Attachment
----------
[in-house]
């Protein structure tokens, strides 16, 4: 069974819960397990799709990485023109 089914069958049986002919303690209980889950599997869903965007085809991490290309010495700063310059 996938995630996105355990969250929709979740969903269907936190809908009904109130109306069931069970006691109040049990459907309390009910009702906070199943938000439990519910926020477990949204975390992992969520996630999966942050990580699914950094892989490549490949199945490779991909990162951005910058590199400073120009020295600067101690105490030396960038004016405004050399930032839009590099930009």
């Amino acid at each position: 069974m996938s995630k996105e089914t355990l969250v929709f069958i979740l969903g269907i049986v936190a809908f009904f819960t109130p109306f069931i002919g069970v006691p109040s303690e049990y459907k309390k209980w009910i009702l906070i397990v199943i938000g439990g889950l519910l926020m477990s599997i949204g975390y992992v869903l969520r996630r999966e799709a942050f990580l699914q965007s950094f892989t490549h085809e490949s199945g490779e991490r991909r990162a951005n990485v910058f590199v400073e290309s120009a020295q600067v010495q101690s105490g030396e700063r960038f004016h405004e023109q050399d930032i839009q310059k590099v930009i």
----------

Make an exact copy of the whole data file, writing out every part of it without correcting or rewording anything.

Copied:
[in-house]
């Protein structure tokens, strides 16, 4: 069974819960397990799709990485023109 089914069958049986002919303690209980889950599997869903965007085809991490290309010495700063310059 996938995630996105355990969250929709979740969903269907936190809908009904109130109306069931069970006691109040049990459907309390009910009702906070199943938000439990519910926020477990949204975390992992969520996630999966942050990580699914950094892989490549490949199945490779991909990162951005910058590199400073120009020295600067101690105490030396960038004016405004050399930032839009590099930009």
């Amino acid at each position: 069974m996938s995630k996105e089914t355990l969250v929709f069958i979740l969903g269907i049986v936190a809908f009904f819960t109130p109306f069931i002919g069970v006691p109040s303690e049990y459907k309390k209980w009910i009702l906070i397990v199943i938000g439990g889950l519910l926020m477990s599997i949204g975390y992992v869903l969520r996630r999966e799709a942050f990580l699914q965007s950094f892989t490549h085809e490949s199945g490779e991490r991909r990162a951005n990485v910058f590199v400073e290309s120009a020295q600067v010495q101690s105490g030396e700063r960038f004016h405004e023109q050399d930032i839009q310059k590099v930009i």